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Julie Saves the Eagles

Score: 75%
ESRB: Everyone
Publisher: THQ
Developer: ImaginEngine Corp.
Media: CD/1
Players: 1
Genre: Puzzle/ Adventure/ RPG

Graphics & Sound:

Julie Saves the Eagles is a game based on the American Girls series. Basically this game is based on the American Girl line of dolls. These dolls are sold with books that explain the dolls' characters: all girls that grew up in America during different time periods. Of course, a big draw for these dolls is the learning and enrichment experience that comes from the stories about ordinary girls in America. This is also probably a refreshing option for parents bombarded by pretty, sparkly dolls with tiny skirts and a shop-or-die attitude. Hey, I'm not big on dolls, but concept isn't too bad.

I came in with low expectations, and I was surprised to find pretty nice visuals in this game. All characters and backgrounds are pre-rendered and sometimes mixed with live footage, but they have a soft look to them, rather than a quick-and-dirty render you'd expect in a rushed or cheaply done game. Set in 1970's San Francisco, there's lots of detail that looks fairly accurate. It's colorful, but still has a bit of grittiness that you'd expect to see in the old city. Characters are all unique and look appropriate to the time period as well. Everyone has an idle animation or two and there are birds and other things moving around in most areas. The problem is, the individual area maps are very small, so there's not much to explore.

Julie Saves the Eagles has an upbeat and pleasant soundtrack. There's a 70's theme to the loading music, but you'll only hear that when you start the game. There really are only 2 more tracks for the mini-games, but they are pretty well done. While you explore the map, there's usually only environmental sounds, which sound realistic and blend in nicely, but run on a very short loop. Sound effects for opening or using items are realistic and fit well with the rest of the game. Nothing sounds cartoony or repetitive, which is a welcome surprise.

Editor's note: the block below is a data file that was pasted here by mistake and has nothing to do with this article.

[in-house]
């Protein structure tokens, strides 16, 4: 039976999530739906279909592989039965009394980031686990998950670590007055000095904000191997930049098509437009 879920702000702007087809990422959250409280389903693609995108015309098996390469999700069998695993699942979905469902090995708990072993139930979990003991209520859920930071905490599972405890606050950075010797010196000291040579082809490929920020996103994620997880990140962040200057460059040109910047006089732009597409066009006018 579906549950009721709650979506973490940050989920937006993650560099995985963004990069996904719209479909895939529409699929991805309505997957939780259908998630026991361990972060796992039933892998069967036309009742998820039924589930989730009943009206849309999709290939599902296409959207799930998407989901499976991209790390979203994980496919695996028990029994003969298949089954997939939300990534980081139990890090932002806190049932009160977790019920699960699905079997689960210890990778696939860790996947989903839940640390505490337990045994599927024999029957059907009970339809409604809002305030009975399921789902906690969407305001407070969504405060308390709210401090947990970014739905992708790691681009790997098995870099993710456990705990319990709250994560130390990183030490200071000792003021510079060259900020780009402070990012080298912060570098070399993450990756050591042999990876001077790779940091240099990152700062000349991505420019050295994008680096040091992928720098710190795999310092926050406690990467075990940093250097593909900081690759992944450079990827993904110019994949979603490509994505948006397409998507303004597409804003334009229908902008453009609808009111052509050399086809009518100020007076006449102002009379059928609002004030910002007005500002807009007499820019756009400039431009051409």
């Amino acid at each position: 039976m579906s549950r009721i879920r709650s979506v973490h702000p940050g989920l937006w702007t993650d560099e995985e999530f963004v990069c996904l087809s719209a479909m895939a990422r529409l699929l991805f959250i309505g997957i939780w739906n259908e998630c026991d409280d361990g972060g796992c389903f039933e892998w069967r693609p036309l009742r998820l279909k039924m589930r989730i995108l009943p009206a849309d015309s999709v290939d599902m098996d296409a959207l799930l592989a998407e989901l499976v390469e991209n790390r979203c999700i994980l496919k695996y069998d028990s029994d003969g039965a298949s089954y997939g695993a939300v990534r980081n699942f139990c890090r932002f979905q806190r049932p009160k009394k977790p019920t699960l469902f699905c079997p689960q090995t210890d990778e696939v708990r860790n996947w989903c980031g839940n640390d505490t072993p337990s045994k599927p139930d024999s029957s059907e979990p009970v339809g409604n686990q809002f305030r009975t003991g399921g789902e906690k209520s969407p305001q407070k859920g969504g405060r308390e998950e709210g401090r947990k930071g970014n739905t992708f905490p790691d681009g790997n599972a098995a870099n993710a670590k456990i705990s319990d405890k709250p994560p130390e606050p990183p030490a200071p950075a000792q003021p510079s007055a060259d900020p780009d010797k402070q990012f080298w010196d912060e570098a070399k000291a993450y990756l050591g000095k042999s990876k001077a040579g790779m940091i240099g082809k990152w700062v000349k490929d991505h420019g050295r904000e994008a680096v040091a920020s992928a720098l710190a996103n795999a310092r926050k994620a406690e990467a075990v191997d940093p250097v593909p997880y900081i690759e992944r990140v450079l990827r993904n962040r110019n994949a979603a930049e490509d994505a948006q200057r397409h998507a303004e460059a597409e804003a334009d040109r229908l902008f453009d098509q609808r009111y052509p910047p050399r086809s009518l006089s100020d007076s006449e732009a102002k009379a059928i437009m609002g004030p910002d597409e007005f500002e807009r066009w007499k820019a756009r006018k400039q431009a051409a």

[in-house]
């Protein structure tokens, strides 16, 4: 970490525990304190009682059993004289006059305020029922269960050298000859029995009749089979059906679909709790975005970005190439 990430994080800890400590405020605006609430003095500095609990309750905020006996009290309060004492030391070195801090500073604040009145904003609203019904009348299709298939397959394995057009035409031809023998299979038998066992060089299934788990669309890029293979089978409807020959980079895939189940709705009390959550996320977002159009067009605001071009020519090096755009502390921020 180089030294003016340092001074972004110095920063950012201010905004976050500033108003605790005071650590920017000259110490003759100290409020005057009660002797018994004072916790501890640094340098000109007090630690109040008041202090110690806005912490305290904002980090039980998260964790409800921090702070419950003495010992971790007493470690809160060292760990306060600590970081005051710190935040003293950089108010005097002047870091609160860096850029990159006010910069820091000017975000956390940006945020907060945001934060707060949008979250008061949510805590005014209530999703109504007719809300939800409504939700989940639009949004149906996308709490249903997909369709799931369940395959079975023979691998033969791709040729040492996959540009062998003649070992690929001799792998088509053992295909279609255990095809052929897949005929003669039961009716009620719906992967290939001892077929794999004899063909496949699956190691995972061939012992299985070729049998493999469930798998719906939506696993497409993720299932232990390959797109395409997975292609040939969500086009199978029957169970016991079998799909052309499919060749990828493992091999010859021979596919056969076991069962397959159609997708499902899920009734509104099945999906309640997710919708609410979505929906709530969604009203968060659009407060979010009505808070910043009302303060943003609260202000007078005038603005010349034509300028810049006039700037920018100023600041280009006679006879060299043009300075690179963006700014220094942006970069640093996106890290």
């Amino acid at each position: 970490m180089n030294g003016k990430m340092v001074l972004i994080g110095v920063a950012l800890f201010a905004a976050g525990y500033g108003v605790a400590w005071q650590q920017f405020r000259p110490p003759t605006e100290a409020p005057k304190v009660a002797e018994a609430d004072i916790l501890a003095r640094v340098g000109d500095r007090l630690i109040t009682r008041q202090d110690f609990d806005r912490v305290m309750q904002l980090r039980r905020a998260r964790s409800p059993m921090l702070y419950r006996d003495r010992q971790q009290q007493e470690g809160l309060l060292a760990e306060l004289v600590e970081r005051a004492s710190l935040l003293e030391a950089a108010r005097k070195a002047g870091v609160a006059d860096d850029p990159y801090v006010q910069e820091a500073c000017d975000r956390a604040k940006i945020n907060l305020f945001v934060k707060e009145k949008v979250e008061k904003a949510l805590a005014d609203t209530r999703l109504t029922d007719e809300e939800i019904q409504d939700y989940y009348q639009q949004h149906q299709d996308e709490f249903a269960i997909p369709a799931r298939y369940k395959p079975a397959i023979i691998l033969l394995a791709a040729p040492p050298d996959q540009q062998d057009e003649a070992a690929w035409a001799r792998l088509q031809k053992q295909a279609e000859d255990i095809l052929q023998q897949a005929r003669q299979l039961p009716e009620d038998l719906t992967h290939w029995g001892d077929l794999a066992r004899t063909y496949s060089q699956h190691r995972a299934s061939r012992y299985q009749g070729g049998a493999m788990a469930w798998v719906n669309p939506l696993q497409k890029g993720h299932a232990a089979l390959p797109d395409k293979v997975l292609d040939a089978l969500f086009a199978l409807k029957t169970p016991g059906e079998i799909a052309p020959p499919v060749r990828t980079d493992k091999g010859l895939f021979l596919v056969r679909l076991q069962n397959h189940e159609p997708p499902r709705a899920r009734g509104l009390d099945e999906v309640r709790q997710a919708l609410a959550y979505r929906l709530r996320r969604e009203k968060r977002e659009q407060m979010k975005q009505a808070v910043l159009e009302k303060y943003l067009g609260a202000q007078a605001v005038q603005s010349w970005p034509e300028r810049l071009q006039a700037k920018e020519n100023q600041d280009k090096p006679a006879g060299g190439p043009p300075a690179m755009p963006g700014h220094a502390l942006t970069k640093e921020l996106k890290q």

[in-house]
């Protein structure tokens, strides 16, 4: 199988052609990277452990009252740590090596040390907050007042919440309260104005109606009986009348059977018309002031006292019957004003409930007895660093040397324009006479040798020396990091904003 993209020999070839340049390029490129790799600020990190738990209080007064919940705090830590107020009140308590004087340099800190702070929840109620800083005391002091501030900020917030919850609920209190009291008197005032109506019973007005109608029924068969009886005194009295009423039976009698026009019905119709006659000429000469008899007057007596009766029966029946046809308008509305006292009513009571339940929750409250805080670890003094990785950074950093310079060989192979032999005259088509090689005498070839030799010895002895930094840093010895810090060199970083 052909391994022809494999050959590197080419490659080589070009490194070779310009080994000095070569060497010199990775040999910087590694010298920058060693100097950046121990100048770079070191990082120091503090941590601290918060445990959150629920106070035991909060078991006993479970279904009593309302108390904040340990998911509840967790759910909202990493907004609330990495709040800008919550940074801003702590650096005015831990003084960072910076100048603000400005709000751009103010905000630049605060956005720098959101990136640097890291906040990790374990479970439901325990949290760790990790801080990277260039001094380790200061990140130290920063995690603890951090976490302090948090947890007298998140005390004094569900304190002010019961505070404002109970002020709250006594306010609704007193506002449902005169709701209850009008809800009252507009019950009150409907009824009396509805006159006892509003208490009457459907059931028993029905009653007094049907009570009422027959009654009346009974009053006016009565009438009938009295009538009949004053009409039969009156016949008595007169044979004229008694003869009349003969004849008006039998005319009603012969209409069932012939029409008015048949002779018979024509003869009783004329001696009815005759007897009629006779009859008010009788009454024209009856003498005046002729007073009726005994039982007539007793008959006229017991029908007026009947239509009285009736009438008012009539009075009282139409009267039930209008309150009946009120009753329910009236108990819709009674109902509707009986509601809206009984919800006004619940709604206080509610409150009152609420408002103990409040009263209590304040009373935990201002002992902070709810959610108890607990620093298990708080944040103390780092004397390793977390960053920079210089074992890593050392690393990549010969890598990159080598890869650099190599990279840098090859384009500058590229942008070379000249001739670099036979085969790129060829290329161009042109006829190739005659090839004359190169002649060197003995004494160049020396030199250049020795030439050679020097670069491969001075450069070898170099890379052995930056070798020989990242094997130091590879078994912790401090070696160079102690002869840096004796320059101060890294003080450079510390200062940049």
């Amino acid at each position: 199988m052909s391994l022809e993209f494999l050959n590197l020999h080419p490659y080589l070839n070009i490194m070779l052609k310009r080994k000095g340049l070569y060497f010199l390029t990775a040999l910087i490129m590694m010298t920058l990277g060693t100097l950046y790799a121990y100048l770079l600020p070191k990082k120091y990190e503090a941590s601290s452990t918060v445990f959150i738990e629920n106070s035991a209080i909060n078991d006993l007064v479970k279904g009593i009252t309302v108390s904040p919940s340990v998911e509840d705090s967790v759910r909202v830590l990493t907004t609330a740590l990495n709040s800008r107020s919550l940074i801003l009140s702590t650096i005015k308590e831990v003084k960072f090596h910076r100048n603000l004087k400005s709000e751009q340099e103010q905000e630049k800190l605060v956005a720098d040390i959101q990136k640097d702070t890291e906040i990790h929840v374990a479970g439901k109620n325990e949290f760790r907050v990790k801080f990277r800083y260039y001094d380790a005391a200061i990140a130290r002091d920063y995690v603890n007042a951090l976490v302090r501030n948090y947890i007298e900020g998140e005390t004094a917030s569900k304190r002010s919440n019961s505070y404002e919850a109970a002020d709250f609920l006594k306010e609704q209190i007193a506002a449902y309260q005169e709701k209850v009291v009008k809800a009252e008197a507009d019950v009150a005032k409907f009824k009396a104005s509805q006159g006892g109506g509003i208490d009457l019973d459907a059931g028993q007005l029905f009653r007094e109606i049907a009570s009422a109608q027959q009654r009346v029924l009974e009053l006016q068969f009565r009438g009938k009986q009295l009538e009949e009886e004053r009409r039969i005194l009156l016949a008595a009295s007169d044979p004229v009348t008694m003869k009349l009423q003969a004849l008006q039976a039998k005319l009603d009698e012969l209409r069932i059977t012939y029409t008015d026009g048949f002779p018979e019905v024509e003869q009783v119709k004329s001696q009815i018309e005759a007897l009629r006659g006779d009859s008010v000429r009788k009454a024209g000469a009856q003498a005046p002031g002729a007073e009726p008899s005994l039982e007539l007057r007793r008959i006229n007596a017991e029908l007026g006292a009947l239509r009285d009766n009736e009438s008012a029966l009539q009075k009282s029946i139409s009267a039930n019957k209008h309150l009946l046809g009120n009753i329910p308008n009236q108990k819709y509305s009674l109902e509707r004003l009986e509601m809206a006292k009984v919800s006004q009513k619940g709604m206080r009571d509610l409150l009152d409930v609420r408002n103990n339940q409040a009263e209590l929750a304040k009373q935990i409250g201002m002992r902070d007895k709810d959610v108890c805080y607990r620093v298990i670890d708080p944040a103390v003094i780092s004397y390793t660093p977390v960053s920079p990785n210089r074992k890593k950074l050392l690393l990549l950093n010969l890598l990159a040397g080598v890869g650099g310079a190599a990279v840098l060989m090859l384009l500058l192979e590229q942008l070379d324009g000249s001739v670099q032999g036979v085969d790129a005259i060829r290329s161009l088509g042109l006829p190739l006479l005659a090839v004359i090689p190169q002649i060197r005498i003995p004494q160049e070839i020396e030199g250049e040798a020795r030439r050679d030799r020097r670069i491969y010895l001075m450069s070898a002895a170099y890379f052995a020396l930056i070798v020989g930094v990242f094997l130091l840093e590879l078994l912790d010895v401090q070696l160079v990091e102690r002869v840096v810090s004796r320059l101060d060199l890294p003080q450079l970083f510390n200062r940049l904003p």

All the dialogue in this game is voiced by actors. Someone must have told them they were reading to (very young) children because these people take their time in pronouncing every syllable in every word and placing careful emphasis on key words. This makes dialogue slow (and a little dull) at times, but for what they are, the lines are delivered with fairly decent emotion. A number of different accents also add variety.


Julie Saves the Eagles puts you in the shoes of Julie Albright. Her story is set in the 1970's in San Francisco. She spends her time talking to people around town and hanging out with her friend Ivy. Along the way, there are plenty of things thrown in for their educational value. For example, at one point she goes to the library to research traditional Chinese medicine in order to help a man with a stomach ache. Later, she asks everyone (and I mean everyone) in town where San Bruno mountain is. By the time someone in the game finally tells you, it will probably be marked indelibly in your mind.

I hate to nitpick, but if you're supposed to be learning from these games, details and facts are important. One of the first people you interact with is a street musician selling balloons. He says they're Blue Whale balloons, but they're clearly colorful cartoon Orcas. Ok, ok, I've revealed myself as a cetacean enthusiast, and a nerd, it's out there. But it does say something for doing your own fact checking on what you find in this game.

Julie also says some pretty silly things and repeats moot points so much that it might sound like this game is aimed at a much younger crowd than the 8 years and up that's recommended on the box. For example, at one point she acquires a dollar bill. When you look at it or show it to people, Julie excitedly points out, "This is a brand new dollar bill!" or, "Wow, this dollar bill looks brand new!" It's pretty hilarious that she just has way too much to say on this kind of thing. Yes, Julie, it is new. Now where is your mother?